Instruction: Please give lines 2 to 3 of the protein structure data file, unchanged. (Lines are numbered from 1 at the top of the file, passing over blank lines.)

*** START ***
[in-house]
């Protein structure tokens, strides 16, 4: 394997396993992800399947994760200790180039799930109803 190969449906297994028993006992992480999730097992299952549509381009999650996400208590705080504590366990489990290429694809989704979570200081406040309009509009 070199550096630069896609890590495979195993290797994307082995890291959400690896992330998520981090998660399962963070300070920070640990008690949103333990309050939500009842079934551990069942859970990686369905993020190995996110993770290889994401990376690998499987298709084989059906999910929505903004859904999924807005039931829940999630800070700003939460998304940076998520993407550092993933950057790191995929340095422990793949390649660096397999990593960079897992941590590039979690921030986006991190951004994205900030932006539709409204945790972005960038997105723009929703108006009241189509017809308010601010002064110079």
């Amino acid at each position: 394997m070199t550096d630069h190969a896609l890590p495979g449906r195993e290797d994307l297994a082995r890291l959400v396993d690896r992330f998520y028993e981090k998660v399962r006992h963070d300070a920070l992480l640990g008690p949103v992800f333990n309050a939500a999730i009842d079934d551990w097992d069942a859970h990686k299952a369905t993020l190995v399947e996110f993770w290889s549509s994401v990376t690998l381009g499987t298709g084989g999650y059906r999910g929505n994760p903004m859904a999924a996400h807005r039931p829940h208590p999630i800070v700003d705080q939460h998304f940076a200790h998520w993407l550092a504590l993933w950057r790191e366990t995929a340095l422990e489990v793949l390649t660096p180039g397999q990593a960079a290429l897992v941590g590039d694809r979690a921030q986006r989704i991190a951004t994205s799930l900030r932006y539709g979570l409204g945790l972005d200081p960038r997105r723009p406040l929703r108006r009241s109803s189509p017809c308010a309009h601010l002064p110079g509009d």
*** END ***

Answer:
């Protein structure tokens, strides 16, 4: 394997396993992800399947994760200790180039799930109803 190969449906297994028993006992992480999730097992299952549509381009999650996400208590705080504590366990489990290429694809989704979570200081406040309009509009 070199550096630069896609890590495979195993290797994307082995890291959400690896992330998520981090998660399962963070300070920070640990008690949103333990309050939500009842079934551990069942859970990686369905993020190995996110993770290889994401990376690998499987298709084989059906999910929505903004859904999924807005039931829940999630800070700003939460998304940076998520993407550092993933950057790191995929340095422990793949390649660096397999990593960079897992941590590039979690921030986006991190951004994205900030932006539709409204945790972005960038997105723009929703108006009241189509017809308010601010002064110079």
């Amino acid at each position: 394997m070199t550096d630069h190969a896609l890590p495979g449906r195993e290797d994307l297994a082995r890291l959400v396993d690896r992330f998520y028993e981090k998660v399962r006992h963070d300070a920070l992480l640990g008690p949103v992800f333990n309050a939500a999730i009842d079934d551990w097992d069942a859970h990686k299952a369905t993020l190995v399947e996110f993770w290889s549509s994401v990376t690998l381009g499987t298709g084989g999650y059906r999910g929505n994760p903004m859904a999924a996400h807005r039931p829940h208590p999630i800070v700003d705080q939460h998304f940076a200790h998520w993407l550092a504590l993933w950057r790191e366990t995929a340095l422990e489990v793949l390649t660096p180039g397999q990593a960079a290429l897992v941590g590039d694809r979690a921030q986006r989704i991190a951004t994205s799930l900030r932006y539709g979570l409204g945790l972005d200081p960038r997105r723009p406040l929703r108006r009241s109803s189509p017809c308010a309009h601010l002064p110079g509009d």